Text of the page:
Posted on 7 March 2012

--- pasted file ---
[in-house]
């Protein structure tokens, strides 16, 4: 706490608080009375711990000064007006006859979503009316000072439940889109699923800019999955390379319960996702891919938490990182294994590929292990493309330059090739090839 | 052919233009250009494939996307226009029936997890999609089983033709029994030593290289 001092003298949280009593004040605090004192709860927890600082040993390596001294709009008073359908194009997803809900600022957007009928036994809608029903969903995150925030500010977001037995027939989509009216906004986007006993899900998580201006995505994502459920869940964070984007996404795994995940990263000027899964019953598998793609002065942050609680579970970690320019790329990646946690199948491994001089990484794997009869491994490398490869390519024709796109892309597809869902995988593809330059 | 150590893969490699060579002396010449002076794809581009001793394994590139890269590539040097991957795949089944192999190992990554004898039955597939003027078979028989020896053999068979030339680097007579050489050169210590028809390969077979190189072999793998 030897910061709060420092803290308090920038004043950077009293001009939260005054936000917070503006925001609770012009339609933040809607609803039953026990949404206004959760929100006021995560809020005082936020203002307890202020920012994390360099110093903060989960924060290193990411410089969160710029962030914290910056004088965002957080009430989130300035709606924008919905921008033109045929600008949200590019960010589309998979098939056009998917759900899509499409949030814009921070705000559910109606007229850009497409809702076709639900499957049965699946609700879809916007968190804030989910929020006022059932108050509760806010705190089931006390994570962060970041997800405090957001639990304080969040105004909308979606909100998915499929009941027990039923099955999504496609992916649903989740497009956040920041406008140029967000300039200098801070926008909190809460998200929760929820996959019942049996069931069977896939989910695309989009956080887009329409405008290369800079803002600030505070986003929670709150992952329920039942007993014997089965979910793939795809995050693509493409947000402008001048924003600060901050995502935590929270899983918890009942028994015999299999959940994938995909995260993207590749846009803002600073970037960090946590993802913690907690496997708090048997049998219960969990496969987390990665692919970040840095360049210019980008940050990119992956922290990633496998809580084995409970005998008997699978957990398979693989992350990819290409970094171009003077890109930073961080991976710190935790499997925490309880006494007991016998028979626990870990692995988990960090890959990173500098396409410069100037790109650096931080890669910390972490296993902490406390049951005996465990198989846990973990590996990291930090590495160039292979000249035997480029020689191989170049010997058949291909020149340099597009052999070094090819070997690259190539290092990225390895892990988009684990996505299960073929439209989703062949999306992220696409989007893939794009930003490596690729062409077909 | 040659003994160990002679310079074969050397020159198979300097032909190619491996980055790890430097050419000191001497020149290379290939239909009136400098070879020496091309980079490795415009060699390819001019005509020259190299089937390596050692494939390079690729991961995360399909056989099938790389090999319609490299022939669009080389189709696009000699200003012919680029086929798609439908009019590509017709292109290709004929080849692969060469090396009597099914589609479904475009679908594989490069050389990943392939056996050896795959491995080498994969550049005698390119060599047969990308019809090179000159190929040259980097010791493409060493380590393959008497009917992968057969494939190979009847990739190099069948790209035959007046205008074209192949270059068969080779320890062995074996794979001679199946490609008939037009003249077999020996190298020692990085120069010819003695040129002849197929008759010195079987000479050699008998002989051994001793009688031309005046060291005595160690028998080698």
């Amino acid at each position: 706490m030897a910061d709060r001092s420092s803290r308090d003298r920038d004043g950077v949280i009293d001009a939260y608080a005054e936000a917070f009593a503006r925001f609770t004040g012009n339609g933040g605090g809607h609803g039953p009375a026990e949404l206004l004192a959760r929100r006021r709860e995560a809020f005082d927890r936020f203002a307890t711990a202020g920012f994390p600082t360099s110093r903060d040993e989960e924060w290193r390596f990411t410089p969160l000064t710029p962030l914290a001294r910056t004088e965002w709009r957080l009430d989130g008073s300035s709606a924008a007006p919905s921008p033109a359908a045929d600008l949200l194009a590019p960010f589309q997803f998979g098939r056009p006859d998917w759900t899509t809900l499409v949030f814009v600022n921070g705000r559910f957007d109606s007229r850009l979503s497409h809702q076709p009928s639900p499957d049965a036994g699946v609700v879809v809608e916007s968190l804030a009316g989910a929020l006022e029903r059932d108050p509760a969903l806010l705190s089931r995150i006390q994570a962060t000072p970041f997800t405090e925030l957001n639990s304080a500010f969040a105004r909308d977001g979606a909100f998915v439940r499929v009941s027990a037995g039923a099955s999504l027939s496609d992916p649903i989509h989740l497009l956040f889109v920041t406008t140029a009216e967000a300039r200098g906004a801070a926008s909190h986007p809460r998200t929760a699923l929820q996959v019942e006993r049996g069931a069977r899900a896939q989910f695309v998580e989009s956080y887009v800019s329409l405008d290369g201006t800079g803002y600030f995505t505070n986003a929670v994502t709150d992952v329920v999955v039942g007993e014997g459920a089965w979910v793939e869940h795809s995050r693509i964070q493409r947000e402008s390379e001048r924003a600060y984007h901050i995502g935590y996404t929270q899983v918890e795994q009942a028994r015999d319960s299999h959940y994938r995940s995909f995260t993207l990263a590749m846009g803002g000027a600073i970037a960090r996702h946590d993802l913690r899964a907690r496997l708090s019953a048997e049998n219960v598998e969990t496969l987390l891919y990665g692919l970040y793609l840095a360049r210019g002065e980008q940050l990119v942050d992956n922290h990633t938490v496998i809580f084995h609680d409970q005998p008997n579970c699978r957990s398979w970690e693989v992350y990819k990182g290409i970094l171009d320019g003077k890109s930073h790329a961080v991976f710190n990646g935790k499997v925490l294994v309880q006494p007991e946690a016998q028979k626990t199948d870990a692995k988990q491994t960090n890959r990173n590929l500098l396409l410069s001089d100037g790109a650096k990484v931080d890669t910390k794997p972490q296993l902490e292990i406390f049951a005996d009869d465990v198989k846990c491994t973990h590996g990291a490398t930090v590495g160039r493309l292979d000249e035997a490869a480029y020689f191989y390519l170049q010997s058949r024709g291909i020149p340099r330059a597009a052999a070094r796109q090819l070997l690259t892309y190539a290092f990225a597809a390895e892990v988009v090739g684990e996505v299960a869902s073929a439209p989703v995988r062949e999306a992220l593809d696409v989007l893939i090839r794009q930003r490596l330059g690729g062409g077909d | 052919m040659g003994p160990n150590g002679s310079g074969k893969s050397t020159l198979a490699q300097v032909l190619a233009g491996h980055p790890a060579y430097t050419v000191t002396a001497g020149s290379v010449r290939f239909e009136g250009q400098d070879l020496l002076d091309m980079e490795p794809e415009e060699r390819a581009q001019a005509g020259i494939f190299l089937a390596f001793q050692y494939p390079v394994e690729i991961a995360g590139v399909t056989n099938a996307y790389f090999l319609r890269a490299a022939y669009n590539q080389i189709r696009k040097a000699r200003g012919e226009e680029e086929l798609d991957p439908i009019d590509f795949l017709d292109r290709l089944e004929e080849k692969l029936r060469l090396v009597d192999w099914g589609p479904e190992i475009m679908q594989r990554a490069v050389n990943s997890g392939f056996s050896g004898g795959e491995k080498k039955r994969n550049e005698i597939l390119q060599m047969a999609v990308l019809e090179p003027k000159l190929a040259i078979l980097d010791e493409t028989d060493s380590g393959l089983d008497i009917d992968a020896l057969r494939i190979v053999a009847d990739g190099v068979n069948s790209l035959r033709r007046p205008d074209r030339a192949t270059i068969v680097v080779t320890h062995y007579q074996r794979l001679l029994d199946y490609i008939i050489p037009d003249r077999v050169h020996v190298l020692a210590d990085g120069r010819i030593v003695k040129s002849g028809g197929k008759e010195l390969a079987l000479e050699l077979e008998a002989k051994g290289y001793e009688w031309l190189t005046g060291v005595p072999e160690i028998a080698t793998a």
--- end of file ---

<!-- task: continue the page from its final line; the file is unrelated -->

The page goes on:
If you compare wedding photographs with holiday snaps, you'll have no trouble identifying friends' and relatives' faces even though the changes in expression, hairstyles, makeup, lighting etc. make the pictures look very different. It is far less easy to identify the same face if it belongs to a stranger. Yet new research from the Jodie Davies-Thompson, Kath Newling and Tim Andrews shows that, in a group of brain regions which are known to be specialised for processing faces, responses to changing images of familiar and unfamiliar faces are surprisingly similar. The explanation for our very different experiences of familiar faces may lie elsewhere. The article appears in Cerebral Cortex.